CDC Responds to HIV/AIDS

Since the first case of HIV was reported by the agency 30 years ago, CDC has made significant contributions to efforts to end HIV. The number of annual new HIV infections has fallen by more than two-thirds since the height of the epidemic, and HIV-related deaths dropped dramatically following the introduction of highly active antiretroviral therapy in 1996.

CDC remains on the forefront of pursuing High Impact Prevention and is aligning its recent efforts with the first National HIV/AIDS Strategy for the United States (NHAS). High-impact prevention is an approach to reducing new HIV infections by using combinations of scientifically proven, cost-effective, and scalable interventions directed to the most vulnerable populations in the geographic areas where HIV prevalence is highest.

New breakthroughs in HIV prevention research have created exciting opportunities to eliminate the epidemic in the United States. The 2015 strategy goals are:

  • Reducing the annual number of new HIV infections, HIV transmission rate, and percentage of people living with HIV who do not know they are infected.
  • Increasing access to care and improving health outcomes for people living with HIV by linking newly diagnosed patients to clinical care within 3 months of their HIV diagnosis and increasing the number of Ryan White HIV/AIDS Program clients in continuous care and with permanent housing.
  • Reducing HIV-related health disparities by improving access to prevention and care services for all Americans and increasing the proportion of HIV-diagnosed gay and bisexual men, blacks, and Latinos with undetectable viral load by 20%.

In fiscal year 2011, a large amount of DHP’s HIV prevention funds were distributed externally through cooperative agreements, grants, and contracts—primarily with state and local agencies, especially health departments. For more information visit DHP’s HIV Funding Awards page.

The National Center for HIV, Viral Hepatitis, STD, and TB Prevention (NCHHSTP) is responsible for most of CDC’s work to prevent HIV. In this Center is the Division of HIV Prevention (DHP) , charged with the mission of preventing HIV infection and reducing the incidence of HIV-related illness and death.

In addition to DHP, the following CDC offices also provide HIV prevention activities:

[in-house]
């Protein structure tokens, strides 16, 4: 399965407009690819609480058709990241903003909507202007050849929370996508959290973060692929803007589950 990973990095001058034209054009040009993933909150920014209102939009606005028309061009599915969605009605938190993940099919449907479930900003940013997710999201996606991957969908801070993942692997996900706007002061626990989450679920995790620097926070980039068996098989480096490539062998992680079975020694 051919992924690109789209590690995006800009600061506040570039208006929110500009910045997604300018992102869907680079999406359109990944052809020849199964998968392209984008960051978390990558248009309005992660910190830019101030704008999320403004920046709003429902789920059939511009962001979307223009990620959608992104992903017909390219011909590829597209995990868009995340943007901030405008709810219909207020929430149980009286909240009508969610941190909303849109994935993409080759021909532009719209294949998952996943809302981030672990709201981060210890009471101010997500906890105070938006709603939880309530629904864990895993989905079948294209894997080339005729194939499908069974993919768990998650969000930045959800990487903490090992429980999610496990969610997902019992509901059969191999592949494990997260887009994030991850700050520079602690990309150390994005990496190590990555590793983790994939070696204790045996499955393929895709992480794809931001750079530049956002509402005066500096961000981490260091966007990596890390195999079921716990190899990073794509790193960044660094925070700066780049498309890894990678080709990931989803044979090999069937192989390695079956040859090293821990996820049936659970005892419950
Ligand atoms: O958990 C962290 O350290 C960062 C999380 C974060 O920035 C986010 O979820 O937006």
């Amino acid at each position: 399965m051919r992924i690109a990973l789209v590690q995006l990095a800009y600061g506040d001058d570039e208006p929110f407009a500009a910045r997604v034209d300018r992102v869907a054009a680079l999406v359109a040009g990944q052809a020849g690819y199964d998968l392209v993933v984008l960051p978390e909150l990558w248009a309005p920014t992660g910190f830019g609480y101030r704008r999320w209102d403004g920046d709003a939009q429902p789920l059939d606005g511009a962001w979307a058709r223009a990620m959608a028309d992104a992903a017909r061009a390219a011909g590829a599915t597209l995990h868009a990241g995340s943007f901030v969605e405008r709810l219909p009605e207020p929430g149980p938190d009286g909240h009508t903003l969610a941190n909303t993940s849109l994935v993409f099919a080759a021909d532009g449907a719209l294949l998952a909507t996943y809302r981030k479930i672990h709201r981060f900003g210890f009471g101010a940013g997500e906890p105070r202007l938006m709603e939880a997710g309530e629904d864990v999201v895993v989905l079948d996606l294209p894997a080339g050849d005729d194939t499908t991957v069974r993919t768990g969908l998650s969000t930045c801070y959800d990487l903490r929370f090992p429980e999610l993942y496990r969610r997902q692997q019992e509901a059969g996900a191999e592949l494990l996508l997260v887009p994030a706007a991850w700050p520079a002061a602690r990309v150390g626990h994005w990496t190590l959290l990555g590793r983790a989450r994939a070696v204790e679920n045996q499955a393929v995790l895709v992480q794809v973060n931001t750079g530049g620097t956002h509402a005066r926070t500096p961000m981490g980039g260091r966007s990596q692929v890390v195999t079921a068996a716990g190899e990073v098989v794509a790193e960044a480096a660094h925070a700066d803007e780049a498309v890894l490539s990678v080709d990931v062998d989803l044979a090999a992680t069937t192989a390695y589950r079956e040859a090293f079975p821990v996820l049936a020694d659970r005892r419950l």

• NCHHSTP’s other Divisions:
    • The Division of Adolescent and School Health supports state, territorial and local education agencies and national nongovernmental organizations to build the capacity of schools and youth-serving community-based organizations to provide effective HIV prevention education programs.
    • The Division of Sexually Transmitted Disease Prevention funds state and local health departments to support local prevention efforts to reduce risk behavior and increase STD and HIV testing among populations at greatest risk.
    • The Division of Tuberculosis Elimination promotes HIV testing for patients newly diagnosed with TB. People who are living with HIV and latent TB infection are at high risk of progressing to active TB, which is an AIDS-defining condition.
    • The Division of Viral Hepatitis conducts research and publishes guidance on hepatitis B and C infection in relationship to HIV, which shares common modes of transmission.
  • The Global AIDS Program (GAP) helps resource-constrained countries prevent HIV infection; improve treatment, care, and support for people living with HIV; and build capacity and infrastructure to address the global HIV/AIDS pandemic.
  • National Center for Emerging and Zoonotic Infectious Diseases
  • National Center for Immunization and Respiratory Diseases
  • The National Center for Chronic Disease Prevention and Health Promotion’s Division of Reproductive Health conducts epidemiologic, applied behavioral, and operations research on the prevention of HIV in women at risk for both HIV and unintended pregnancy.
  • The National Center for Environmental Health’s Division of Laboratory Sciences, through its Newborn Screening and Molecular Biology Branch, operates a multicomponent quality assurance program for laboratories testing dried blood spots for HIV antibodies, provides method development and analytical services for the measurement of Zidovudine and other antiretroviral drugs in epidemiological studies, and consults for emerging concerns in laboratory quality assurance.
  • The National Center for Health Statistics collects a variety of HIV/AIDS-related information in many of its data systems, including data on HIV-related deaths, the use of health services, and HIV knowledge and testing behaviors.
  • The National Institute for Occupational Safety and Health (NIOSH) develops, implements, and evaluates strategies to prevent the occupational transmission of HIV, with special emphasis on personal protective equipment and engineering controls. NIOSH also evaluates organizational and behavioral factors that influence prevention strategies.
  • The Office of Workforce and Career Development’s Training and Curriculum Services Division strengthens and enhances the community practice of HIV/AIDS prevention through consultation on the development, delivery, and evaluation of laboratory training.

View the fact sheet CDC’s Prevention Progress in the United States.